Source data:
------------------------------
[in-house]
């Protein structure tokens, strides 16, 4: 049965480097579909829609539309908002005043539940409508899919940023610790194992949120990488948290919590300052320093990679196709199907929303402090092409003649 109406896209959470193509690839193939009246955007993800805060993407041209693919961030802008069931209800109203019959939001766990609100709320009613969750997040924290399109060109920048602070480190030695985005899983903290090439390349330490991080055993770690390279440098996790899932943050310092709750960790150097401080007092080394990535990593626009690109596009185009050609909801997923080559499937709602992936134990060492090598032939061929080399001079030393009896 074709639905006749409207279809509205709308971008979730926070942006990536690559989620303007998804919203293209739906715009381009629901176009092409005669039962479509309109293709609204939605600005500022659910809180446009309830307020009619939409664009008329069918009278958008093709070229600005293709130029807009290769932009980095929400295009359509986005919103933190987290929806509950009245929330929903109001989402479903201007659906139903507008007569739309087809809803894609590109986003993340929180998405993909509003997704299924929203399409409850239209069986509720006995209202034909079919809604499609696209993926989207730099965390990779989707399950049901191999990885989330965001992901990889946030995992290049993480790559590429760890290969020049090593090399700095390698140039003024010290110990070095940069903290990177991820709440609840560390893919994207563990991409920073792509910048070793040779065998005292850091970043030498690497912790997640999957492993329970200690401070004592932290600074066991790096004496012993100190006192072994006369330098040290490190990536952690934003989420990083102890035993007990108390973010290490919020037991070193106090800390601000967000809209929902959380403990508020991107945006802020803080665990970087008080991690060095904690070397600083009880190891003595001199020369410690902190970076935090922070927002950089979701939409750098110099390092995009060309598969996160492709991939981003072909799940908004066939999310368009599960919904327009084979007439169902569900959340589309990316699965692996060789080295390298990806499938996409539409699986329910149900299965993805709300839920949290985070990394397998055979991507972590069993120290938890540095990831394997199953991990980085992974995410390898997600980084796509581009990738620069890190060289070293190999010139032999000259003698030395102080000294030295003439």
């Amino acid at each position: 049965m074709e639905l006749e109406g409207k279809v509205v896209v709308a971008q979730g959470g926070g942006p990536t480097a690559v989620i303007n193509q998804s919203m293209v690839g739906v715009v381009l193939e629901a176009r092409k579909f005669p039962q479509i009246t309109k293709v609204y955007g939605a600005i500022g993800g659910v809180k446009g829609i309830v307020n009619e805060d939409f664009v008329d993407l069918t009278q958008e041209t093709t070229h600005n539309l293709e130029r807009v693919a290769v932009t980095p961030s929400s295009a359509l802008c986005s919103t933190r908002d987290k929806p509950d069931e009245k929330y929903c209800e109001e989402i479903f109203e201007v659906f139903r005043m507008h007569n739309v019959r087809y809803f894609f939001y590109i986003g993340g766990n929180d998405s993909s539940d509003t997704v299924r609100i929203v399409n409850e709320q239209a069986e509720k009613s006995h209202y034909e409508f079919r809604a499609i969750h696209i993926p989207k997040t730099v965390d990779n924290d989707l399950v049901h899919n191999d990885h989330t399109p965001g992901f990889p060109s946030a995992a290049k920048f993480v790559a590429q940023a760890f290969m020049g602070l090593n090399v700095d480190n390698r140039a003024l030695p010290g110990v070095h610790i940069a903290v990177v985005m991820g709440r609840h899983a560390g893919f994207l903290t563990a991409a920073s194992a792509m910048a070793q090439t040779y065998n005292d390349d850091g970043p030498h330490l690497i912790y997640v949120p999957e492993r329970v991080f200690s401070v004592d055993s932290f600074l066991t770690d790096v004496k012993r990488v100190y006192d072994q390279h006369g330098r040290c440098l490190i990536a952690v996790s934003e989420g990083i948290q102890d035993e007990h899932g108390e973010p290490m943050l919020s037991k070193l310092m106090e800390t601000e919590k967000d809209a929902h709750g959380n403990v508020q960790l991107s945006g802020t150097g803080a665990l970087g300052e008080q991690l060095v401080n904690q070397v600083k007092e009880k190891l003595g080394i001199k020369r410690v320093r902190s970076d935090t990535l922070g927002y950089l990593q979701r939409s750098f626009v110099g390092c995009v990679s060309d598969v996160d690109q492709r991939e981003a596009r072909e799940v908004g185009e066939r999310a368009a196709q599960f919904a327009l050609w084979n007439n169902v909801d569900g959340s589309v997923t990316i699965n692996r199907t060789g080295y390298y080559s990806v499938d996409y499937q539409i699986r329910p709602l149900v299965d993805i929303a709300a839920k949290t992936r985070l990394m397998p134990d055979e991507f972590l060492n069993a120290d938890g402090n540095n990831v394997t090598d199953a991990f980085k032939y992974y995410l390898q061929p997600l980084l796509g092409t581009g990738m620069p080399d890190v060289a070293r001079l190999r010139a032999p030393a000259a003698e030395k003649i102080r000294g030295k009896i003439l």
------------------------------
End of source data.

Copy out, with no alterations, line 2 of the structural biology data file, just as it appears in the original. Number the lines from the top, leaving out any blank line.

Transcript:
């Protein structure tokens, strides 16, 4: 049965480097579909829609539309908002005043539940409508899919940023610790194992949120990488948290919590300052320093990679196709199907929303402090092409003649 109406896209959470193509690839193939009246955007993800805060993407041209693919961030802008069931209800109203019959939001766990609100709320009613969750997040924290399109060109920048602070480190030695985005899983903290090439390349330490991080055993770690390279440098996790899932943050310092709750960790150097401080007092080394990535990593626009690109596009185009050609909801997923080559499937709602992936134990060492090598032939061929080399001079030393009896 074709639905006749409207279809509205709308971008979730926070942006990536690559989620303007998804919203293209739906715009381009629901176009092409005669039962479509309109293709609204939605600005500022659910809180446009309830307020009619939409664009008329069918009278958008093709070229600005293709130029807009290769932009980095929400295009359509986005919103933190987290929806509950009245929330929903109001989402479903201007659906139903507008007569739309087809809803894609590109986003993340929180998405993909509003997704299924929203399409409850239209069986509720006995209202034909079919809604499609696209993926989207730099965390990779989707399950049901191999990885989330965001992901990889946030995992290049993480790559590429760890290969020049090593090399700095390698140039003024010290110990070095940069903290990177991820709440609840560390893919994207563990991409920073792509910048070793040779065998005292850091970043030498690497912790997640999957492993329970200690401070004592932290600074066991790096004496012993100190006192072994006369330098040290490190990536952690934003989420990083102890035993007990108390973010290490919020037991070193106090800390601000967000809209929902959380403990508020991107945006802020803080665990970087008080991690060095904690070397600083009880190891003595001199020369410690902190970076935090922070927002950089979701939409750098110099390092995009060309598969996160492709991939981003072909799940908004066939999310368009599960919904327009084979007439169902569900959340589309990316699965692996060789080295390298990806499938996409539409699986329910149900299965993805709300839920949290985070990394397998055979991507972590069993120290938890540095990831394997199953991990980085992974995410390898997600980084796509581009990738620069890190060289070293190999010139032999000259003698030395102080000294030295003439």